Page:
The 2021 suite represents the penultimate version of the FRC Taxonomies and as such can be used to comply with HMRC requirements to fully tag.  The suite has been designed with full tagging in mind.  Accounts should be fully tagged, except for consolidated UKSEF data where regulations permit minimum tagging. Filers to Companies House should use the most-up to date version (2022 suite) where possible. Companies House and HMRC enabled this suite in July 2021. 

Historical Taxonomies

The 2019 Taxonomy suite Version 1.1.0 (2019)
The 2018 Taxonomy suite Version 1.0.0 (2018)
The 2014 Taxonomy suite Version 2.1.0 (2014)
The 2019 SECR Taxonomy Version 1.0.0 (2019)

The 2019 Taxonomy suite
The suite was been designed with full tagging in mind. Accounts should be fully tagged.
 
Who should use the 2019 suite?
This suite does not form part of the current version of the FRC in use and as such should only be used for reporting for historical accounts.  If this suite is used for current reporting full tagging will not be possible and reporting will not be aligned with current HMRC and Companies House reporting requirements. Please refer to the HMRC Accepted Taxonomies page and Companies House Accepted Taxonomies page.

The 2014 Taxonomy Suite
Entities should not be using this suite because in doing so you will not be able to comply with the HMRC requirement to fully tag.  Companies House do not accept current submissions using this suite. This taxonomy suite should not be used on or after 1 January 2019. Please refer to the HMRC Accepted Taxonomies page and Companies House Accepted Taxonomies page.

Contact the XBRL Project Director at XBRL@frc.org.uk


 

 

The over-arching objective is to provide taxonomies which enable the efficient conversion of corporate reporting into XBRL reports and reflect current UK regulations and other frameworks.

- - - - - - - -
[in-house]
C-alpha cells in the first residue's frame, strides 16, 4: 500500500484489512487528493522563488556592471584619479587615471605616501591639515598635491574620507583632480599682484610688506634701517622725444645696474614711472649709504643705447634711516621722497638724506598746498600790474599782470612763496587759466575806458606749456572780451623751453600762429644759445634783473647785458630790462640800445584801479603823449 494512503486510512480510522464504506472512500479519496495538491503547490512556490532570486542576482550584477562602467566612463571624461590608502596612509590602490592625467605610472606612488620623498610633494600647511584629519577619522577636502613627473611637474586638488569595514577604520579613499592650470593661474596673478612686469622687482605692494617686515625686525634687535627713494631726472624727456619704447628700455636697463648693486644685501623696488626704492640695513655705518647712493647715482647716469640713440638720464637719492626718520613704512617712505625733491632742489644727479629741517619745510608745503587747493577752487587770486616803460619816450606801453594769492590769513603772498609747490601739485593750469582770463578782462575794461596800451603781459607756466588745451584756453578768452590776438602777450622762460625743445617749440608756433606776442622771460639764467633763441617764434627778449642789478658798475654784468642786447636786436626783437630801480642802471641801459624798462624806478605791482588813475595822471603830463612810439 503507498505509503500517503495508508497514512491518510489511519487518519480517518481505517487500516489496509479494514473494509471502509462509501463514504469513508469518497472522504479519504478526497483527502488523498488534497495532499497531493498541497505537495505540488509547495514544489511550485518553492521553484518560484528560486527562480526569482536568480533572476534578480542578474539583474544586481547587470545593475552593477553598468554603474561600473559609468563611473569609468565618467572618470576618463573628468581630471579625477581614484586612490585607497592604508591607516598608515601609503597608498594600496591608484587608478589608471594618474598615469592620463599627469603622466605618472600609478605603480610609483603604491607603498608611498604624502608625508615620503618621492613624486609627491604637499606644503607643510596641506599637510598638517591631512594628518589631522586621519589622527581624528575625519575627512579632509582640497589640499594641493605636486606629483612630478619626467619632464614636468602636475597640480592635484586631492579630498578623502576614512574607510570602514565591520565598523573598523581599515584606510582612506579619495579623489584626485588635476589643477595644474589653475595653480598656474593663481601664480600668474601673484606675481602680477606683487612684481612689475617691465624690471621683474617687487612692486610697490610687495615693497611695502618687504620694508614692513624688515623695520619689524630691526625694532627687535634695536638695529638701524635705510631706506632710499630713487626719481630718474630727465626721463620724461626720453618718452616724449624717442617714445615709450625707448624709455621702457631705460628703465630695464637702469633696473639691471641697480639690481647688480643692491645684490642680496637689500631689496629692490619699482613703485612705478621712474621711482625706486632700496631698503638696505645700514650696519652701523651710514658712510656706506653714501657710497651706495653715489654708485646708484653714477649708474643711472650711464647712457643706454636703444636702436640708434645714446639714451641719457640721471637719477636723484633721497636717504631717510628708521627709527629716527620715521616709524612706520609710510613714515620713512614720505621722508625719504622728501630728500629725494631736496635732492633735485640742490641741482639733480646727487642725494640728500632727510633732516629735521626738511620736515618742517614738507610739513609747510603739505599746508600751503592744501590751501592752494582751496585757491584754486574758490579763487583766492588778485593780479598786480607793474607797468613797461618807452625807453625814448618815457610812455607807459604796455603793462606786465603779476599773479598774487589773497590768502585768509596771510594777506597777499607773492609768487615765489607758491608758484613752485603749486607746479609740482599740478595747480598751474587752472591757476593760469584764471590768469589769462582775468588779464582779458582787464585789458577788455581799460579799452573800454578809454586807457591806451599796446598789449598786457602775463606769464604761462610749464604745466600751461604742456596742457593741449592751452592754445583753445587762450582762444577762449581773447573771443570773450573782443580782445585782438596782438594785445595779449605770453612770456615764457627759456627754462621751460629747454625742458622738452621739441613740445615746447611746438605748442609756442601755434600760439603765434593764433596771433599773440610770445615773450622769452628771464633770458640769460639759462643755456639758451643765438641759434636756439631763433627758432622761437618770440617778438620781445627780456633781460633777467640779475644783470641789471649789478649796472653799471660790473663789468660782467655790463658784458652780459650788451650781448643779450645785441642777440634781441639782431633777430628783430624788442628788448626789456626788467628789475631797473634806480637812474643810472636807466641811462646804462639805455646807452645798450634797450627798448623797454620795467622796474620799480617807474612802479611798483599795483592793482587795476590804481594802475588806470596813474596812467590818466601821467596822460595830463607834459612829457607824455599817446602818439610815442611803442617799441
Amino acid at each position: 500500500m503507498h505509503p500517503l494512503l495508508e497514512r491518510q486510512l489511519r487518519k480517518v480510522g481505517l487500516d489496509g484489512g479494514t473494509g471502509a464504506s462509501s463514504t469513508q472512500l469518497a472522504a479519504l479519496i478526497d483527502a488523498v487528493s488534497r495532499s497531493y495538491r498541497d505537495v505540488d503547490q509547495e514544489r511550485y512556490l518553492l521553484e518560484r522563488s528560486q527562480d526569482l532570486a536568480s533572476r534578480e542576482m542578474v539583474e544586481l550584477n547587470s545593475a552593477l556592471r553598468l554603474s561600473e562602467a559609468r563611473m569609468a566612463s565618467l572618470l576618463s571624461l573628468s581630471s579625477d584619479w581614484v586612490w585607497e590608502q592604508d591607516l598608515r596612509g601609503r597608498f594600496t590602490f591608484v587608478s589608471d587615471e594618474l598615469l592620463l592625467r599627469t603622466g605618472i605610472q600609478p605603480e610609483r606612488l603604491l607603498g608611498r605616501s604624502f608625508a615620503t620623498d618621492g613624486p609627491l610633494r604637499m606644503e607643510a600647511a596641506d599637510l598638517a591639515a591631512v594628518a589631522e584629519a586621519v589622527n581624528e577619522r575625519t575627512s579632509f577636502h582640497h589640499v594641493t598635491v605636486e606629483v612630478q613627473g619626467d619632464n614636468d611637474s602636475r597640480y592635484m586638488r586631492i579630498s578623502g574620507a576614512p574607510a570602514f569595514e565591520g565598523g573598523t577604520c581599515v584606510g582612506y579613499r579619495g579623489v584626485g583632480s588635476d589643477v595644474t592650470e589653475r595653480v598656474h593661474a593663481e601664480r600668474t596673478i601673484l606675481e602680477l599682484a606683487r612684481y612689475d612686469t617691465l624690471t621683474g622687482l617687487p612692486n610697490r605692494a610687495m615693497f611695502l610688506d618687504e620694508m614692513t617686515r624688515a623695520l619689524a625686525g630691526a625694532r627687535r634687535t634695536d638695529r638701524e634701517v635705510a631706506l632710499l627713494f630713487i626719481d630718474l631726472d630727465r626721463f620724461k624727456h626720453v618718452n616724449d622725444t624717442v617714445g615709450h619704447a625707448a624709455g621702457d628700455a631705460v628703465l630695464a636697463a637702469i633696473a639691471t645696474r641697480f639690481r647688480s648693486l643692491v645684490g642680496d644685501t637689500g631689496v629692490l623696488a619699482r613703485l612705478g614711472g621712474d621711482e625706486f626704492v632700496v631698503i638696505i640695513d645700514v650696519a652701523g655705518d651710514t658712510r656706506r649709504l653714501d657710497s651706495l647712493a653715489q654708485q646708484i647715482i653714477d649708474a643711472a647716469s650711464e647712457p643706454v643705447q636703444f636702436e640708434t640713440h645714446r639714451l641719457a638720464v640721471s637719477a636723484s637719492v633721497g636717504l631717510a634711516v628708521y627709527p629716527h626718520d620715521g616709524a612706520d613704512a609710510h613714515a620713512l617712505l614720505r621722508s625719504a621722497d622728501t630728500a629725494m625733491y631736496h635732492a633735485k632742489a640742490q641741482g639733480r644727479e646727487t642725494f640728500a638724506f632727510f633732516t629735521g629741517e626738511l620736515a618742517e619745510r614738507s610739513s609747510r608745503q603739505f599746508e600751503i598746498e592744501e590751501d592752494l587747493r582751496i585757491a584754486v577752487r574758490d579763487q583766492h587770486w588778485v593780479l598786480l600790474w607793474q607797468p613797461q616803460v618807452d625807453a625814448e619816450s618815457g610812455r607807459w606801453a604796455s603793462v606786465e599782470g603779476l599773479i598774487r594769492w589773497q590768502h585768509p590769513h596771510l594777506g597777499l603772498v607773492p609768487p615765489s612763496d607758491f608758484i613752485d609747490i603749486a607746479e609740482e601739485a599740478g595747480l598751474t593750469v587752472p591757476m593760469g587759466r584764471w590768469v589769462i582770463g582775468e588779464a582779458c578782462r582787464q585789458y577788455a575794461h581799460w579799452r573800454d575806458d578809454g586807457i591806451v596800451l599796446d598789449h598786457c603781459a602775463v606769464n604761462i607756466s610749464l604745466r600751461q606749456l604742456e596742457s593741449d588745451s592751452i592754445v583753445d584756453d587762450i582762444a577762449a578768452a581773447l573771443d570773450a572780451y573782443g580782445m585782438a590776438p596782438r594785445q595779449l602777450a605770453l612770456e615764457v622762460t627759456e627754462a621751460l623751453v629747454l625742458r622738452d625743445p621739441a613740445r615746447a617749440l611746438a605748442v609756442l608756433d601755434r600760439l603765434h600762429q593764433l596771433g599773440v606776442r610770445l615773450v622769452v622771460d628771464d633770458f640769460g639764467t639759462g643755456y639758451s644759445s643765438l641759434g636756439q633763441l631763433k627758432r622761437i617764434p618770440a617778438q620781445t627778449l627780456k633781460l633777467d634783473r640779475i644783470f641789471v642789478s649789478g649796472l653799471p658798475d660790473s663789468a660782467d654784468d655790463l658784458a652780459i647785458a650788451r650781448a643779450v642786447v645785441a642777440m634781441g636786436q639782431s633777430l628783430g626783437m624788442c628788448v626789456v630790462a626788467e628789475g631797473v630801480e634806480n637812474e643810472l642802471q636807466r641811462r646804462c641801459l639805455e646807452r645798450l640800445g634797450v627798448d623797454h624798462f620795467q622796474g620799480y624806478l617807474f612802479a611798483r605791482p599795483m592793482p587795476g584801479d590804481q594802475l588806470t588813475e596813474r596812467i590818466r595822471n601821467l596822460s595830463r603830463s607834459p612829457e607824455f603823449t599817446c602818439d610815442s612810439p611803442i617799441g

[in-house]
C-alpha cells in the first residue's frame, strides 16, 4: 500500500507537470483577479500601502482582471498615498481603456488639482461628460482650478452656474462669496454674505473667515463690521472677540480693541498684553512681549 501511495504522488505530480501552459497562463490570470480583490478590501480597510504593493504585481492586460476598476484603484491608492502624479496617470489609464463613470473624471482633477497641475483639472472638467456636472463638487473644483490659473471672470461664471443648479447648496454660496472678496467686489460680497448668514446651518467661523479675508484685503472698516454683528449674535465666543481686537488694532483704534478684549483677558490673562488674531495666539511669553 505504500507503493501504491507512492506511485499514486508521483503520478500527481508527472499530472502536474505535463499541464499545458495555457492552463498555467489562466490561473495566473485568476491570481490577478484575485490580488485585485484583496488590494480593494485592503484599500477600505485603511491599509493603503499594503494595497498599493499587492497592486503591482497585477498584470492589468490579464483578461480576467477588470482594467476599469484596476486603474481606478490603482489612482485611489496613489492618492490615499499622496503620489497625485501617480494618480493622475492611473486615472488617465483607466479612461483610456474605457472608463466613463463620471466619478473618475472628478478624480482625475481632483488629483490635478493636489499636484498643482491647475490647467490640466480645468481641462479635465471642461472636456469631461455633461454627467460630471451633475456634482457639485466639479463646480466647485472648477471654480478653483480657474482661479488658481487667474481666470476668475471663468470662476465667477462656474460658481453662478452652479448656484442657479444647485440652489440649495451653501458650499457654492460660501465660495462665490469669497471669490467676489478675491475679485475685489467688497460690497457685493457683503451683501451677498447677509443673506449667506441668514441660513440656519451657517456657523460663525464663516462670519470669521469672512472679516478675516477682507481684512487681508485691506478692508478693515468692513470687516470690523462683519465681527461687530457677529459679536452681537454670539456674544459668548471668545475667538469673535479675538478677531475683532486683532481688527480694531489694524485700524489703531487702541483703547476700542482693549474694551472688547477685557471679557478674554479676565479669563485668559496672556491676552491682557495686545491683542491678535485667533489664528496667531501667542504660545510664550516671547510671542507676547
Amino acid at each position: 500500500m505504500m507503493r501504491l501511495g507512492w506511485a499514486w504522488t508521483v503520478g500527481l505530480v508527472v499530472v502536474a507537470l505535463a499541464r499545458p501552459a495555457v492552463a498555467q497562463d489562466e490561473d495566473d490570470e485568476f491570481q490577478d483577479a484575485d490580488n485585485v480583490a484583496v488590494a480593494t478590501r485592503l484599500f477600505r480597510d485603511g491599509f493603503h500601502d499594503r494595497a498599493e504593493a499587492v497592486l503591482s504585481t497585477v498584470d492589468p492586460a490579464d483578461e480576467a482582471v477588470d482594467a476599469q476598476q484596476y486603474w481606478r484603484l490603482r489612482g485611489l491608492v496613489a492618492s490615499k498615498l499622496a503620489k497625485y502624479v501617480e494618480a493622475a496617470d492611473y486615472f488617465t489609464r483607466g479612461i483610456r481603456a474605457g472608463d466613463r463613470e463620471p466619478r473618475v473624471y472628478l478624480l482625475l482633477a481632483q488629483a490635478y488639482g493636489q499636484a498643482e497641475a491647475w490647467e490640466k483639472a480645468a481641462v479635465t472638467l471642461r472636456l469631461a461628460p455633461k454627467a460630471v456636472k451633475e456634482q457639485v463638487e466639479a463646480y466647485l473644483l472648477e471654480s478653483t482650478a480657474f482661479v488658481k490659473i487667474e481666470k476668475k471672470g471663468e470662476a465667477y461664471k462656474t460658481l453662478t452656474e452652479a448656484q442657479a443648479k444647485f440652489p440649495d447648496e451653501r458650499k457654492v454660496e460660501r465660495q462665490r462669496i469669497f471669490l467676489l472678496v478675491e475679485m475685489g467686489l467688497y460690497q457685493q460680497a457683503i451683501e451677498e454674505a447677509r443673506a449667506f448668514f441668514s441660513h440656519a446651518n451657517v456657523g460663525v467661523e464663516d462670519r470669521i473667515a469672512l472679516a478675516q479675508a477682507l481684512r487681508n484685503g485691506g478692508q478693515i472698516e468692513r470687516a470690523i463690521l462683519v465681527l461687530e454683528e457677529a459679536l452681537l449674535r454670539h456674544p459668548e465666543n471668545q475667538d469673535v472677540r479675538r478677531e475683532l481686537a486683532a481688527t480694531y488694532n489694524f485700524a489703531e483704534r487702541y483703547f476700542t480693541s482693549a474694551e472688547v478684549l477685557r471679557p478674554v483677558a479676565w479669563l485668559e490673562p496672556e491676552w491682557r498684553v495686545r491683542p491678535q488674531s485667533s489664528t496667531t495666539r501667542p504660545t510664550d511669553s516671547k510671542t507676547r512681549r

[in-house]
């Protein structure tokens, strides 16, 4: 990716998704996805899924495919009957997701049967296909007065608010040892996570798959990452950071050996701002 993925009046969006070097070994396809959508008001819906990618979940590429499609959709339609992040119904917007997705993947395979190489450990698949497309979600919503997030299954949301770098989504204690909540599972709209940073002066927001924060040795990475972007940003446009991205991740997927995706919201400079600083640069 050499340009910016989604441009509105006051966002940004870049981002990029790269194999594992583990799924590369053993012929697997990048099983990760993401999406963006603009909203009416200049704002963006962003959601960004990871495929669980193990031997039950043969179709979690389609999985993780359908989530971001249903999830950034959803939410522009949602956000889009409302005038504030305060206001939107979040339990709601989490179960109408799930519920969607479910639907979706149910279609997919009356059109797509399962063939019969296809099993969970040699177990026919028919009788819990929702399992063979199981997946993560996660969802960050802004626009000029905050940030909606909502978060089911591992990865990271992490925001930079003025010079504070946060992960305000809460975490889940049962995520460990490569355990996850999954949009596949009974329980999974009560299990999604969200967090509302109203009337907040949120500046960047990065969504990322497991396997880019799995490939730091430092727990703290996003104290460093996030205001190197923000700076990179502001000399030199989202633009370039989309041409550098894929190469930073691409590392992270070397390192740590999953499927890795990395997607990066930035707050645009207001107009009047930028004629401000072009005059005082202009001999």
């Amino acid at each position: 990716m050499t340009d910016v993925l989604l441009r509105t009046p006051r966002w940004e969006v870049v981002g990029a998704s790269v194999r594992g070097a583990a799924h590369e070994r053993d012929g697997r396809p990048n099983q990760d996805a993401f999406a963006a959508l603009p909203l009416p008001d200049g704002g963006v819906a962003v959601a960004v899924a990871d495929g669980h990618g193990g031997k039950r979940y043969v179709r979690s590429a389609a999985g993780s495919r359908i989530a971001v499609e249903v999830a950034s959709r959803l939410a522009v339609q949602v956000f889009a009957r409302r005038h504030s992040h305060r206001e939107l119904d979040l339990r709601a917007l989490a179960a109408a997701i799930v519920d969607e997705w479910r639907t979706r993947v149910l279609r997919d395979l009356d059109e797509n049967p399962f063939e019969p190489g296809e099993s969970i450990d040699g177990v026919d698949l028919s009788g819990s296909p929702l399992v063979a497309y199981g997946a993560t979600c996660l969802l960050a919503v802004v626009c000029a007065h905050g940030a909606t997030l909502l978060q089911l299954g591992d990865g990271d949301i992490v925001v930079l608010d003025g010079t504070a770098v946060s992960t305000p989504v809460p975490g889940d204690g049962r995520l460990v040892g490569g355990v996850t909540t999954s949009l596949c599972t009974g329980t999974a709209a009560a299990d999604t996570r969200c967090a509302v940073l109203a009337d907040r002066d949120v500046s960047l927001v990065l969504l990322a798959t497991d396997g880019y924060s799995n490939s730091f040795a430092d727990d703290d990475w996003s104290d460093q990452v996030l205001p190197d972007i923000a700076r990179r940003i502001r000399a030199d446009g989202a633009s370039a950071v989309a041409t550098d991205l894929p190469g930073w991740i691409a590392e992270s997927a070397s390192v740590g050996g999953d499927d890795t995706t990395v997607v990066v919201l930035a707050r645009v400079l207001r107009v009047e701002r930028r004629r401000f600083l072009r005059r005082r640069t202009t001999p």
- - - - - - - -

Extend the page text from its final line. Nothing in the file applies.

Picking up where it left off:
This means taxonomies which:

  • Clearly and accurately define the XBRL tags needed to identify specific information. 

  • Cover the data in financial statements which is useful for analysis, comparison, or review by existing and potential consumers of XBRL reports. 

  • Are easy and efficient to use. 

  • Provide clear and consistent tagged information which can be used effectively by consumers of XBRL information. 

 
The taxonomies should, as far as is practical:

  • Be in line with technology available in the marketplace and with relevant regulatory scope and remit.

  • Enable complete tagging of the main financial statements and other key monetary and numeric data in the main body of financial statements, where required by regulations. 

  • Facilitate tagging, for the purposes of identification, of all textual information which is important to the interpretation and meaning of an annual report and accounts.  This means high-level tagging to indicate the presence and scope of particular textual statements, but not necessarily granular tagging of the detailed components of such statements. 

  • Play a role in encouraging the creation of further taxonomies and the embedding of a digital focus for FRC core policy areas through a combination of innovation, outreach, promotion, and education activities.

 
It is not practical to define tags to cover every eventuality or item which may be reported in annual reports.  However, appropriate techniques, such as the use of analysis tags, enable comprehensive tagging of most financial schedules in accounts without requiring a particularly large number of tags in the taxonomies. 
 
Despite the general aims, particular areas of reporting may not be in scope for detailed tagging where these are: